In her youth, my mother won a beauty pageant in the Rio Grande Valley. She was crowned and photographed. But the newspapers would not run her photo. Because she was Mexican. She is telling me this now, over the bad connection. She has told me many times.




I have inherited my parents’ feeling of being in free fall. In college I turn down medicine and business in favor of poetry. I have no safety net. At 18 I am expected to contribute to the family income. I send some of my scholarship money home. My mother mails the checks back.




My grandfather broke the world down for me: there are dolphins, the divine whose charms and intelligence hide their violence; the sharks, those apex climbers who have exceeded evolution, and the whales, the unknown we should leave alone. Which are we, I’d asked. We are the sharks, he said. Even your quiet, gentle, forgiving father.




Though it is harder to see them, distance-wise, my father’s family in Israel is more accepting of us. This family has seen combat. Some of my cousins, after completing their service in Israel, wash up on the shores of Goa. They want something more of all that is less. Something quiet. They mistake, at times, my father’s silence for inner peace.




In 2002, I move to Har Hatsofim, an Israeli enclave in Arab East Jerusalem. I was in love with an Arab Christian woman. My mother would not talk to me during those years. Not because of homophobia. But because my mixed status had already complicated matters enough.  Why bring sexual preference into it, she asked, thinking practically.




In failed reconciliation, I write in “Levantine” for my ethnicity for a fellowship at Hebrew University. I cannot stop claiming space. I gouge out a hermit crab, bury myself in caliche. Those are the days I’d tell Nazim Hikmet: If I do this, then I won’t have to plant trees.




My cultures are endless civil war. Cartels carving up turf. I tear myself up to speak. I’m not talking about only civil war. The warring turf is within me.




I come from a long line of apex climbers. I hit puberty late, and in high school, we are shown a film about the female blue shark, who pushes down her womb to shallow ground during mating season. She is almost unmovable. Her skin is thicker than the males. I will be deterred. I will not submit. I will fight rather than die.




I had my first taste of whiskey in my abuelo’s boat. I’d just eaten a raw clam.

I remember it quivering in a clear plastic dish, cracked on the bottom. The clam bled passing between us. You could die, my abuelo said, in lesser hands; don’t ever trust anyone like this. It was my first raw flesh. I wanted to tear it to bits. I wanted it to scream and beg. I chewed until my own lips bled. Here, he said: drink a little of this; it kills the bad stuff. He gave me a drop or two, and I tasted all the salt and ethanol and spit and morning cigarettes of him. I’m dying, he said, as the sun blazed over us, my mouth dry, my throat tight. Do you know what death is?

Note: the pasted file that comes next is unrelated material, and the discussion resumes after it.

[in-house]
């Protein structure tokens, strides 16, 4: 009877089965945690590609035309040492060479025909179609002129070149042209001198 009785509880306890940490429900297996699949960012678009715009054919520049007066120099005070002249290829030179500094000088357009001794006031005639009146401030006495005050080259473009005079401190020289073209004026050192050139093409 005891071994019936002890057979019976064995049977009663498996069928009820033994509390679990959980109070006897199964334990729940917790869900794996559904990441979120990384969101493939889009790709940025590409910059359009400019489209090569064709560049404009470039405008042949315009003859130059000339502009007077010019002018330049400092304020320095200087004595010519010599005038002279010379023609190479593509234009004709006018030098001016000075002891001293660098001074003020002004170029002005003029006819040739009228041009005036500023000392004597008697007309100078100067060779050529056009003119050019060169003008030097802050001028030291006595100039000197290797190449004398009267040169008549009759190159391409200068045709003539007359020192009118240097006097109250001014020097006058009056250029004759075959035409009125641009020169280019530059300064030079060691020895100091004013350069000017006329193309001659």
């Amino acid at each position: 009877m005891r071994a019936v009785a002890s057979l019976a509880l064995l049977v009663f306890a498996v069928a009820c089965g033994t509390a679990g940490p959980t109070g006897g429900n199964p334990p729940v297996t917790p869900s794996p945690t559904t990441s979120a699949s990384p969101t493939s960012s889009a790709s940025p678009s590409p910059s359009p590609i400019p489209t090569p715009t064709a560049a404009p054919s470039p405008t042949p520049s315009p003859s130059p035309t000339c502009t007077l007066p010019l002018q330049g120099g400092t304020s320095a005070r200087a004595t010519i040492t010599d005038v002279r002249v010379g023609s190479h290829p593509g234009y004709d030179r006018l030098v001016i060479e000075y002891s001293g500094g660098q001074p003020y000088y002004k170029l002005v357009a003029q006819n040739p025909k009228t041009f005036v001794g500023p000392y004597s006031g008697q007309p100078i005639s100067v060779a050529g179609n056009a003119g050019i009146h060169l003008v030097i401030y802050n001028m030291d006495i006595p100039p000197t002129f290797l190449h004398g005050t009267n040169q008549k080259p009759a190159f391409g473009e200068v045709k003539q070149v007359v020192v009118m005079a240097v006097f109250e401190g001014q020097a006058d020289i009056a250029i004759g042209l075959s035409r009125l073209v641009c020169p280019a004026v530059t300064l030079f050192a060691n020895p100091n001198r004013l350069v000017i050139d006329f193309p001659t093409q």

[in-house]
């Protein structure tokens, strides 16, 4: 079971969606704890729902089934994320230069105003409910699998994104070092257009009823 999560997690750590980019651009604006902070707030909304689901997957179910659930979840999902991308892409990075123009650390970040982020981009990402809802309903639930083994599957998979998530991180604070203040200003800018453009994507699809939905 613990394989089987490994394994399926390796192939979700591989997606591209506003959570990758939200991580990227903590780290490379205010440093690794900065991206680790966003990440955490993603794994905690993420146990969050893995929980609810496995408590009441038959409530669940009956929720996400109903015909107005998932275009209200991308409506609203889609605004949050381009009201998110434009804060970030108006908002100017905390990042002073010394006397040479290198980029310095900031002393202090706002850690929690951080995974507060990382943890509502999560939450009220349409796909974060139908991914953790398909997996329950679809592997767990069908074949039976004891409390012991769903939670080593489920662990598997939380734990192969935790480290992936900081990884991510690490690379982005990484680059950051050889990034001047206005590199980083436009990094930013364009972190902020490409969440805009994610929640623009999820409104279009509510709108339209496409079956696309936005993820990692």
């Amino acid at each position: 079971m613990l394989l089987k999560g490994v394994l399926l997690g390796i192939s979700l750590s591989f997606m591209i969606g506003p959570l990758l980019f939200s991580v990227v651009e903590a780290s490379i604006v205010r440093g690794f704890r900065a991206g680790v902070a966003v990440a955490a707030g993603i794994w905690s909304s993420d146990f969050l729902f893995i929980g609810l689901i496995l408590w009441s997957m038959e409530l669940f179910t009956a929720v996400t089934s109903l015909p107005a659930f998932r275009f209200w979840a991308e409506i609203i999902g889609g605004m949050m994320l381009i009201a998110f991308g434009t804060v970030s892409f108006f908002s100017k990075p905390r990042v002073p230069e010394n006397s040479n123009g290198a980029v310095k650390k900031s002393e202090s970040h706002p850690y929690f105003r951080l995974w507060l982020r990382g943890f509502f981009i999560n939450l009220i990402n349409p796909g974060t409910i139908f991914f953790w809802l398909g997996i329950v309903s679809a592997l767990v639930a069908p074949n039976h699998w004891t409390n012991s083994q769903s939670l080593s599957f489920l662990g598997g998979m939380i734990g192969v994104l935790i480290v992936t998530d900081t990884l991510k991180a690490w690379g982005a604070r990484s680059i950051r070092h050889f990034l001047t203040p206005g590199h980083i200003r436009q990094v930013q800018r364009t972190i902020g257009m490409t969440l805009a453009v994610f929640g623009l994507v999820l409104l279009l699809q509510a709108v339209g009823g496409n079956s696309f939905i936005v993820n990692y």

No, I whispered.

Death is the ocean, he said.

This is what abuelo left me. He did not explain. He didn’t have time.


Born to a Mexican mother and Jewish father, Rosebud Ben-Oni is a 2013 Canto Mundo Fellow and the author of SOLECISM (Virtual Artists Collective, 2013). A Leopold Schepp Scholar at New York University, she won the Seth Barkas Prize for Best Short Story and The Thomas Wolfe/Phi Beta Kappa Prize for Best Poetry Collection. She was a Rackham Merit Fellow at the University of Michigan where she earned her MFA in Poetry, and was a Horace Goldsmith Scholar at the Hebrew University of Jerusalem. Recently, her story “A Way out of the Colonia” won the Editor’s Prize for Best Short Story in Camera Obscura: A Journal of Contemporary Literature and Photography. A graduate of the 2010 Women’s Work Lab at New Perspectives Theater, her plays have been produced in New York City, Washington DC and Toronto. Her work appears in The American Poetry Review, Arts & Letters, Bayou, Puerto del Sol, among others. Rosebud is an Editorial Advisor for VIDA: Women in Literary Arts ( Find out more about her a


Chelsey Clammer
Chelsey Clammer is the author of the award-winning essay collection, Circadian (Red Hen Press, 2017) and BodyHome (Hopewell Publications, 2015). Her work has appeared in Salon, The Rumpus, Hobart, Brevity, McSweeney’s Internet Tendency, The Normal School and Black Warrior Review. She teaches online writing classes with WOW! Women On Writing and is a freelance editor. Her next collection of essays, Human Heartbeat Detected, is forthcoming (Fall 2022) from Red Hen Press.

8 Replies to “From “Anthropophagi Mosiac””

  1. This is absolutely, incredible….fantastic piece……wonderful………the listing, the restraint of voice, the tension of saying only enough to say so much….exquisite.

  2. Loved this rb: “I gouge out a hermit crab, bury myself in caliche. Those are the days I’d tell Nazim Hikmet: If I do this, then I won’t have to plant trees.”